If $X_i$ is exponentially distributed $(i=1,...,n)$ with parameter $\lambda$ and $X_i$'s are mutually independent, what is the expectation of

$$ \left(\sum_{i=1}^n {X_i} \right)^2$$

in terms of $n$ and $\lambda$ and possibly other constants?

Note: This question has gotten a mathematical answer on https://math.stackexchange.com/q/12068/4051. The readers would take a look at it too.

  • 5
    $\begingroup$ The two copies of this question reference each other and, appropriately, the stats site (here) has a statistical answer and the math site has a mathematical answer. It seems like a good division: let it stand! $\endgroup$
    – whuber
    Commented Mar 4, 2011 at 21:59

3 Answers 3


If $x_i \sim Exp(\lambda)$, then (under independence), $y = \sum x_i \sim Gamma(n, 1/\lambda)$, so $y$ is gamma distributed (see wikipedia). So, we just need $E[y^2]$. Since $Var[y] = E[y^2] - E[y]^2$, we know that $E[y^2] = Var[y] + E[y]^2$. Therefore, $E[y^2] = n/\lambda^2 + n^2/\lambda^2 = n(1+n)/\lambda^2$ (see wikipedia for the expectation and variance of the gamma distribution).

  • $\begingroup$ Thanks. A very neat way of answering the question (leading to the same answer) was also provided on math.stackexchange (link above in the question) a few minutes ago. $\endgroup$
    – Wolfgang
    Commented Nov 27, 2010 at 17:24
  • 2
    $\begingroup$ The math answer computes the integrals using linearity of expectation. In some ways it's simpler. But I like your solution because it exploits statistical knowledge: because you know a sum of independent Exponential variables has a Gamma distribution, you're done. $\endgroup$
    – whuber
    Commented Nov 27, 2010 at 21:19
  • 1
    $\begingroup$ I enjoyed it quite a bit and I am by no means a statistician or a mathematician. $\endgroup$
    – Kortuk
    Commented Nov 29, 2010 at 18:04
  • $\begingroup$ very elegant answer. $\endgroup$
    – Cyrus S
    Commented Nov 30, 2010 at 16:44
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    $\begingroup$ @Dilip The mathematician tends to see this question as asking for an integral and proceeds directly to integrate it. The statistician re-expresses it in terms of familiar statistical quantities, such as the variance, and familiar statistical relationships, such as that the Exponential is Gamma and the Gamma family is closed under convolution. The answers are the same but the approaches are completely different. Then there's the question of what "doing an integration" really means. For example, this complicated integral is done purely algebraically. $\endgroup$
    – whuber
    Commented Jul 2, 2012 at 18:52

The answer above is very nice and completely answers the question but I will, instead, provide a general formula for the expected square of a sum and apply it to the specific example mentioned here.

For any set of constants $a_1, ..., a_n$ it is a fact that

$$ \left( \sum_{i=1}^{n} a_i \right)^2 = \sum_{i=1}^{n} \sum_{j=1}^{n} a_{i} a_{j} $$

this is true by the Distributive property and becomes clear when you consider what you're doing when you calculate $(a_1 + ... + a_n) \cdot (a_1 + ... + a_n)$ by hand.

Therefore, for a sample of random variables $X_1, ..., X_n$, regardless of the distributions,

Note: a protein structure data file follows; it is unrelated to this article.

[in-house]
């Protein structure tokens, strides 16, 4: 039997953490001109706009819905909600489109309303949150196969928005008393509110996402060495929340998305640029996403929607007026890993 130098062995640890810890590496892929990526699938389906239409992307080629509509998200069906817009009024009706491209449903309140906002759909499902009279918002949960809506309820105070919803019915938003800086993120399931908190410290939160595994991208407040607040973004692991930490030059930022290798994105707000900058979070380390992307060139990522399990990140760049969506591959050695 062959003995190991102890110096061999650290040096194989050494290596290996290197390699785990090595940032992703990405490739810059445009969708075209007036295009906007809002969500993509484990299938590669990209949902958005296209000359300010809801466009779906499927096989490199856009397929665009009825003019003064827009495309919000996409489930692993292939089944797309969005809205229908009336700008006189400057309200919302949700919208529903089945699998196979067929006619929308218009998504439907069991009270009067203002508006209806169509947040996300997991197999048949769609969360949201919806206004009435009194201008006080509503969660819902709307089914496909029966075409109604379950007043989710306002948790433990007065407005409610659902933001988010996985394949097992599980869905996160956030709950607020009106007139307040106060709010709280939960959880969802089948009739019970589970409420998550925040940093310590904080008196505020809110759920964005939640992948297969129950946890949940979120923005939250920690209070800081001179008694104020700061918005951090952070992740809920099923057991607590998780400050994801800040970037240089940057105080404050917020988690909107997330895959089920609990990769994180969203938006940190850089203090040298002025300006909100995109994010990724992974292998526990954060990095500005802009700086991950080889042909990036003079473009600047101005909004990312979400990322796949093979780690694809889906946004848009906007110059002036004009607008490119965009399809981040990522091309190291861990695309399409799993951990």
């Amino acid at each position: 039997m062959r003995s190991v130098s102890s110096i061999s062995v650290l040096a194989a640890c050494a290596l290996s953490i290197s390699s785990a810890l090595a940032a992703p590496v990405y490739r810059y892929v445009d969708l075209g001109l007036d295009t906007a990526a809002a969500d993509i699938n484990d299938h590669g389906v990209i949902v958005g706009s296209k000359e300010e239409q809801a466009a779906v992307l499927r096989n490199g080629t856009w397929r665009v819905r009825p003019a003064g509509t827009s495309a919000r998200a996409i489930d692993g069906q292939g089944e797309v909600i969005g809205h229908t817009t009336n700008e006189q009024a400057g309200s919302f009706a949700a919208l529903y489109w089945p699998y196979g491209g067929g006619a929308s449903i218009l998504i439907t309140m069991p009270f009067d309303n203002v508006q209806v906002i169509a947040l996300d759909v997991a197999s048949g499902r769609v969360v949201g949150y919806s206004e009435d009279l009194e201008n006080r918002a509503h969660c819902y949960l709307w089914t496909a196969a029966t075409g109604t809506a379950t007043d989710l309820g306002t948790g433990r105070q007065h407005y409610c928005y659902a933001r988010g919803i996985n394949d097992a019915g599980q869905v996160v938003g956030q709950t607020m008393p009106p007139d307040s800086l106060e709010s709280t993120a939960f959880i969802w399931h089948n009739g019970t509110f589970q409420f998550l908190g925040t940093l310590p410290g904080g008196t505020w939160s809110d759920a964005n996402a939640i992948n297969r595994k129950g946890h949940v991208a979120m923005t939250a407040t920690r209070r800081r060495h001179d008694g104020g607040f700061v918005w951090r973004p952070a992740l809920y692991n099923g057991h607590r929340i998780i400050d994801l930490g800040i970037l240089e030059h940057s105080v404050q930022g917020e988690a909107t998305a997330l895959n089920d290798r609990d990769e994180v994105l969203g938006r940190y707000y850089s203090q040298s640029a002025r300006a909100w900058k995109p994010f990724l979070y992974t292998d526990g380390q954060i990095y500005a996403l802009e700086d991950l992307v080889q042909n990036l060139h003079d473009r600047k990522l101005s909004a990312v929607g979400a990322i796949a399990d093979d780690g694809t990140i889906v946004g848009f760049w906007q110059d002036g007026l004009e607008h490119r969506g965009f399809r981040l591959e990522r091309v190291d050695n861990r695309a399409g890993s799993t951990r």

$$ E \left( \left[ \sum_{i=1}^{n} X_i \right]^2 \right) = E \left( \sum_{i=1}^{n} \sum_{j=1}^{n} X_i X_j \right) = \sum_{i=1}^{n} \sum_{j=1}^{n} E(X_i X_j)$$

provided that these expectations exist.

In the example from the problem, $X_1, ..., X_n$ are iid ${\rm exponential}(\lambda)$ random variables, which tells us that $E(X_{i}) = 1/\lambda$ and ${\rm var}(X_i) = 1/\lambda^2$ for each $i$. By independence, for $i \neq j$, we have

$$E(X_i X_j) = E(X_i) \cdot E(X_j) = \frac{1}{\lambda^2}$$

There are $n^2 - n$ of these terms in the sum. When $i = j$, we have

$$ E(X_i X_j) = E(X_{i}^{2}) = {\rm var}(X_{i}) + E(X_{i})^2 = \frac{2}{\lambda^2} $$

and there are $n$ of these term in the sum. Therefore, using the formula above,

$$ E \left( \sum_{i=1}^{n} X_i \right)^2 = \sum_{i=1}^{n} \sum_{j=1}^{n} E(X_i X_j) = (n^2 - n)\cdot\frac{1}{\lambda^2} + n \cdot \frac{2}{\lambda^2} = \frac{n^2 + n}{\lambda^2} $$

is your answer.


This problem is just a special case of the much more general problem of 'moments of moments' which are usually defined in terms of power sum notation. In particular, in power sum notation:

$$s_1 = \sum_{i=1}^{n} X_i$$

Then, irrespective of the distribution, the original poster seeks $E[s_1^2]$ (provided the moments exist). Since the expectations operator is just the 1st Raw Moment, the solution is given in the mathStatica software by:

enter image description here

[ The '___ToRaw' means that we want the solution presented in terms of raw moments of the population (rather than say central moments or cumulants). ]

Finally, if $X$ ~ Exponential($\lambda$) with pdf $f(x)$:

f = Exp[-x/λ]/λ;      domain[f] = {x, 0, ∞} && {λ > 0};

then we can replace the moments $\mu_i$ in the general solution sol with the actual values for an Exponential random variable, like so:

enter image description here

All done.

P.S. The reason the other solutions posted here yield an answer with $\lambda^2$ in the denominator rather than the numerator is, of course, because they are using a different parameterisation of the Exponential distribution. Since the OP didn't state which version he was using, I decided to use the standard distribution theory textbook definition Johnson Kotz et al … just to balance things out :)


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